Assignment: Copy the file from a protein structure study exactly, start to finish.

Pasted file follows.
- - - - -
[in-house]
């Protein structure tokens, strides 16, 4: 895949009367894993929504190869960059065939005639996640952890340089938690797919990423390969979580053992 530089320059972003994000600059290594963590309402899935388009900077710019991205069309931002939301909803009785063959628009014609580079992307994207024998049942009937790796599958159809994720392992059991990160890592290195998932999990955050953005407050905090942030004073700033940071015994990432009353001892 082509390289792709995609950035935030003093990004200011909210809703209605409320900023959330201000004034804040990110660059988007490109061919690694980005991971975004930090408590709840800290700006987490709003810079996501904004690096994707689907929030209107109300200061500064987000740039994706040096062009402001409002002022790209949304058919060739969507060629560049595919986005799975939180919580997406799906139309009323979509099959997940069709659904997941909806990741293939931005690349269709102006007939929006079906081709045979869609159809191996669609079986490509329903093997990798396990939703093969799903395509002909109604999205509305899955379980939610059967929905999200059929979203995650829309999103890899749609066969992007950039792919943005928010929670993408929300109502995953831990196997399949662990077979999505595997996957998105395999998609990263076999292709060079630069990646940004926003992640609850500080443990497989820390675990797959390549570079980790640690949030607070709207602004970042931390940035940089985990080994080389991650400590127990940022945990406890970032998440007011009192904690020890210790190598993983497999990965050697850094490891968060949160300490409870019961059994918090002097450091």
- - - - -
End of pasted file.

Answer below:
[in-house]
């Protein structure tokens, strides 16, 4: 895949009367894993929504190869960059065939005639996640952890340089938690797919990423390969979580053992 530089320059972003994000600059290594963590309402899935388009900077710019991205069309931002939301909803009785063959628009014609580079992307994207024998049942009937790796599958159809994720392992059991990160890592290195998932999990955050953005407050905090942030004073700033940071015994990432009353001892 082509390289792709995609950035935030003093990004200011909210809703209605409320900023959330201000004034804040990110660059988007490109061919690694980005991971975004930090408590709840800290700006987490709003810079996501904004690096994707689907929030209107109300200061500064987000740039994706040096062009402001409002002022790209949304058919060739969507060629560049595919986005799975939180919580997406799906139309009323979509099959997940069709659904997941909806990741293939931005690349269709102006007939929006079906081709045979869609159809191996669609079986490509329903093997990798396990939703093969799903395509002909109604999205509305899955379980939610059967929905999200059929979203995650829309999103890899749609066969992007950039792919943005928010929670993408929300109502995953831990196997399949662990077979999505595997996957998105395999998609990263076999292709060079630069990646940004926003992640609850500080443990497989820390675990797959390549570079980790640690949030607070709207602004970042931390940035940089985990080994080389991650400590127990940022945990406890970032998440007011009192904690020890210790190598993983497999990965050697850094490891968060949160300490409870019961059994918090002097450091």